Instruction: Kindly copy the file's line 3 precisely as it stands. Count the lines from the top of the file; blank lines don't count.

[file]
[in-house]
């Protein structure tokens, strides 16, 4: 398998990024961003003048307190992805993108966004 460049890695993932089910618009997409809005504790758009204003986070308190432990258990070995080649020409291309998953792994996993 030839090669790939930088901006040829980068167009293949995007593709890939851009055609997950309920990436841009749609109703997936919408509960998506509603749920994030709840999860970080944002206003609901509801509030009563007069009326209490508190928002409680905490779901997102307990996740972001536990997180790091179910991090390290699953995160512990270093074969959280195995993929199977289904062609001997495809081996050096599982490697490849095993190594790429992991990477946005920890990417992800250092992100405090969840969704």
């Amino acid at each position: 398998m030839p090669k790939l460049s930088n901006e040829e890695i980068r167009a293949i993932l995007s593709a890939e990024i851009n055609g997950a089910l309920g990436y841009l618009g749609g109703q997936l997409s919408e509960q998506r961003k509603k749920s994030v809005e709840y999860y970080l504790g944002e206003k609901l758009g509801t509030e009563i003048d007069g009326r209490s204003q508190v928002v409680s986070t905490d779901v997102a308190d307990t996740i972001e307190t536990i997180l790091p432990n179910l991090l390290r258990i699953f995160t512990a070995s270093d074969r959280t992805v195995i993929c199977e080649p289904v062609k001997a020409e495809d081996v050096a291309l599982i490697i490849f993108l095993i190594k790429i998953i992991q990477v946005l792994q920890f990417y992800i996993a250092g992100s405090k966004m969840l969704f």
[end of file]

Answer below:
């Amino acid at each position: 398998m030839p090669k790939l460049s930088n901006e040829e890695i980068r167009a293949i993932l995007s593709a890939e990024i851009n055609g997950a089910l309920g990436y841009l618009g749609g109703q997936l997409s919408e509960q998506r961003k509603k749920s994030v809005e709840y999860y970080l504790g944002e206003k609901l758009g509801t509030e009563i003048d007069g009326r209490s204003q508190v928002v409680s986070t905490d779901v997102a308190d307990t996740i972001e307190t536990i997180l790091p432990n179910l991090l390290r258990i699953f995160t512990a070995s270093d074969r959280t992805v195995i993929c199977e080649p289904v062609k001997a020409e495809d081996v050096a291309l599982i490697i490849f993108l095993i190594k790429i998953i992991q990477v946005l792994q920890f990417y992800i996993a250092g992100s405090k966004m969840l969704f």